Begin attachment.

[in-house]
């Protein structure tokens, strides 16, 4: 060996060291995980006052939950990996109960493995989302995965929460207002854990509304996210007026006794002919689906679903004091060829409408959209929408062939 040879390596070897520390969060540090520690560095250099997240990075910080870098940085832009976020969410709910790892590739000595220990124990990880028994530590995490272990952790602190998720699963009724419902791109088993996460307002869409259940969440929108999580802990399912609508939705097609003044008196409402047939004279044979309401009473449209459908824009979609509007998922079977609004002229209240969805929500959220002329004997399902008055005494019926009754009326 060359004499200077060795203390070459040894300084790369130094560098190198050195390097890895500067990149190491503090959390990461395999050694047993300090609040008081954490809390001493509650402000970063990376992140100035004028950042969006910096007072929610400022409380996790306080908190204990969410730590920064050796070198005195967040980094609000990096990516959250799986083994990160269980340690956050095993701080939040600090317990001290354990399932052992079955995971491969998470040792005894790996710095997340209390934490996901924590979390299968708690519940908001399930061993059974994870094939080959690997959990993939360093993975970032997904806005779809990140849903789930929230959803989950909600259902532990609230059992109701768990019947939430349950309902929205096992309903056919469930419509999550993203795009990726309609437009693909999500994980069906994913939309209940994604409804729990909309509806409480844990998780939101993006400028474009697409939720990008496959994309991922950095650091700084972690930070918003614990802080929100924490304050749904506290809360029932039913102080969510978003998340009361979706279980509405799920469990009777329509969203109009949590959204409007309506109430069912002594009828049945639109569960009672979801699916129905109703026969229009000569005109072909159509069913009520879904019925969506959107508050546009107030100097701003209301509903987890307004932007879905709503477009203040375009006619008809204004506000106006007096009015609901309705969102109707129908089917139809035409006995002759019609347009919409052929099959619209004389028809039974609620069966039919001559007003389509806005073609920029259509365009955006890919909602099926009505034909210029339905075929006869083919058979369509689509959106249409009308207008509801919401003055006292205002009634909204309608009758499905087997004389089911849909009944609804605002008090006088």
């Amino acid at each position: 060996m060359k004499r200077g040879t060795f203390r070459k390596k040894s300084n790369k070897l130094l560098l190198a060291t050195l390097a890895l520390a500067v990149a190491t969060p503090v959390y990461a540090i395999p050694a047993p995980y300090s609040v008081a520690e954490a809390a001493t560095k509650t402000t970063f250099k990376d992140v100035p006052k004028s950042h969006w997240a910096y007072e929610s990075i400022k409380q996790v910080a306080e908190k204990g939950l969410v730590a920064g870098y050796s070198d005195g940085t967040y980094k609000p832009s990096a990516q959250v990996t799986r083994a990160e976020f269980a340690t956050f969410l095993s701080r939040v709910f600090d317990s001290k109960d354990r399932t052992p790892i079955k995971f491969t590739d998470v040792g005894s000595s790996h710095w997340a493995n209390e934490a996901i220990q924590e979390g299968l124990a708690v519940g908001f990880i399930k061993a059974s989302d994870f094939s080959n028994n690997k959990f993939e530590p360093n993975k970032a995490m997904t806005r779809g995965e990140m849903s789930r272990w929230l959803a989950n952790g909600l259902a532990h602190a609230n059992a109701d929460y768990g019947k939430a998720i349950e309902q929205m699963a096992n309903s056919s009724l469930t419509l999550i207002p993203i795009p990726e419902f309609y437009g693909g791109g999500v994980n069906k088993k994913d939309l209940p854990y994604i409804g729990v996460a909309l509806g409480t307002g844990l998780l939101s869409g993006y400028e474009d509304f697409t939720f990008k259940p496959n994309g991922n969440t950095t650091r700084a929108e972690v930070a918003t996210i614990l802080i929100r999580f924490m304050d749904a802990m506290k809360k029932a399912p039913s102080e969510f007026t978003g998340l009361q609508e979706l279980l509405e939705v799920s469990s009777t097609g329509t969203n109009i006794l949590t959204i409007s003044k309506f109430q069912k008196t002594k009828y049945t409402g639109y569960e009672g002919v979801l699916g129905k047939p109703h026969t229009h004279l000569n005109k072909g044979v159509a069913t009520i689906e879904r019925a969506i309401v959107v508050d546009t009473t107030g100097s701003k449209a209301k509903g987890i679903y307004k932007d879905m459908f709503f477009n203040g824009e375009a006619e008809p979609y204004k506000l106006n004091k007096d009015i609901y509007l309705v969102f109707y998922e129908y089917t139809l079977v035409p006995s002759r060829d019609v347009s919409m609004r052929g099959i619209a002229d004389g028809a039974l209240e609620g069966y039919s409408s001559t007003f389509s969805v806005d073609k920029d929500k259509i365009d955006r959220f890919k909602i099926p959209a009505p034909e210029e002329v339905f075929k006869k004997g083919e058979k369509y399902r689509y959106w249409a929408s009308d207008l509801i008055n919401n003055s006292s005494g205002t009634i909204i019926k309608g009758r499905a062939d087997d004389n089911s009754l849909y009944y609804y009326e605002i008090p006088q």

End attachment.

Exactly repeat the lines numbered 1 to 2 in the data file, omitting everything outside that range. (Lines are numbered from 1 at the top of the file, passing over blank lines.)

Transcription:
[in-house]
């Protein structure tokens, strides 16, 4: 060996060291995980006052939950990996109960493995989302995965929460207002854990509304996210007026006794002919689906679903004091060829409408959209929408062939 040879390596070897520390969060540090520690560095250099997240990075910080870098940085832009976020969410709910790892590739000595220990124990990880028994530590995490272990952790602190998720699963009724419902791109088993996460307002869409259940969440929108999580802990399912609508939705097609003044008196409402047939004279044979309401009473449209459908824009979609509007998922079977609004002229209240969805929500959220002329004997399902008055005494019926009754009326 060359004499200077060795203390070459040894300084790369130094560098190198050195390097890895500067990149190491503090959390990461395999050694047993300090609040008081954490809390001493509650402000970063990376992140100035004028950042969006910096007072929610400022409380996790306080908190204990969410730590920064050796070198005195967040980094609000990096990516959250799986083994990160269980340690956050095993701080939040600090317990001290354990399932052992079955995971491969998470040792005894790996710095997340209390934490996901924590979390299968708690519940908001399930061993059974994870094939080959690997959990993939360093993975970032997904806005779809990140849903789930929230959803989950909600259902532990609230059992109701768990019947939430349950309902929205096992309903056919469930419509999550993203795009990726309609437009693909999500994980069906994913939309209940994604409804729990909309509806409480844990998780939101993006400028474009697409939720990008496959994309991922950095650091700084972690930070918003614990802080929100924490304050749904506290809360029932039913102080969510978003998340009361979706279980509405799920469990009777329509969203109009949590959204409007309506109430069912002594009828049945639109569960009672979801699916129905109703026969229009000569005109072909159509069913009520879904019925969506959107508050546009107030100097701003209301509903987890307004932007879905709503477009203040375009006619008809204004506000106006007096009015609901309705969102109707129908089917139809035409006995002759019609347009919409052929099959619209004389028809039974609620069966039919001559007003389509806005073609920029259509365009955006890919909602099926009505034909210029339905075929006869083919058979369509689509959106249409009308207008509801919401003055006292205002009634909204309608009758499905087997004389089911849909009944609804605002008090006088």